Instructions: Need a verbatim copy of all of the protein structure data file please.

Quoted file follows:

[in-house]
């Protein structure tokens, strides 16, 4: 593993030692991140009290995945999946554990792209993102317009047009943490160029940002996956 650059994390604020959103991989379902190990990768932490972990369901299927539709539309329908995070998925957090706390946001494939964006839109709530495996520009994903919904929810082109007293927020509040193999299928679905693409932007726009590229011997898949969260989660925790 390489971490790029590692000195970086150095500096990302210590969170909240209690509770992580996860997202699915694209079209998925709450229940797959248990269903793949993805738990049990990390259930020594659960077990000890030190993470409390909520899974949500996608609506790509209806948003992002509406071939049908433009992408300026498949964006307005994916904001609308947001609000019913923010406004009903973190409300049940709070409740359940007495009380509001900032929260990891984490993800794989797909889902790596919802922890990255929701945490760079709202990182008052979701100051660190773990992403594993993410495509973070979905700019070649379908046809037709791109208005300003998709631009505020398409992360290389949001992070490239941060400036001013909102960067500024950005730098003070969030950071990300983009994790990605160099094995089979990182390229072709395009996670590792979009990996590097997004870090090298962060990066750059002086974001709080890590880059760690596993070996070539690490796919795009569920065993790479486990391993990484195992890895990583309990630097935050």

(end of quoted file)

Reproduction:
[in-house]
């Protein structure tokens, strides 16, 4: 593993030692991140009290995945999946554990792209993102317009047009943490160029940002996956 650059994390604020959103991989379902190990990768932490972990369901299927539709539309329908995070998925957090706390946001494939964006839109709530495996520009994903919904929810082109007293927020509040193999299928679905693409932007726009590229011997898949969260989660925790 390489971490790029590692000195970086150095500096990302210590969170909240209690509770992580996860997202699915694209079209998925709450229940797959248990269903793949993805738990049990990390259930020594659960077990000890030190993470409390909520899974949500996608609506790509209806948003992002509406071939049908433009992408300026498949964006307005994916904001609308947001609000019913923010406004009903973190409300049940709070409740359940007495009380509001900032929260990891984490993800794989797909889902790596919802922890990255929701945490760079709202990182008052979701100051660190773990992403594993993410495509973070979905700019070649379908046809037709791109208005300003998709631009505020398409992360290389949001992070490239941060400036001013909102960067500024950005730098003070969030950071990300983009994790990605160099094995089979990182390229072709395009996670590792979009990996590097997004870090090298962060990066750059002086974001709080890590880059760690596993070996070539690490796919795009569920065993790479486990391993990484195992890895990583309990630097935050």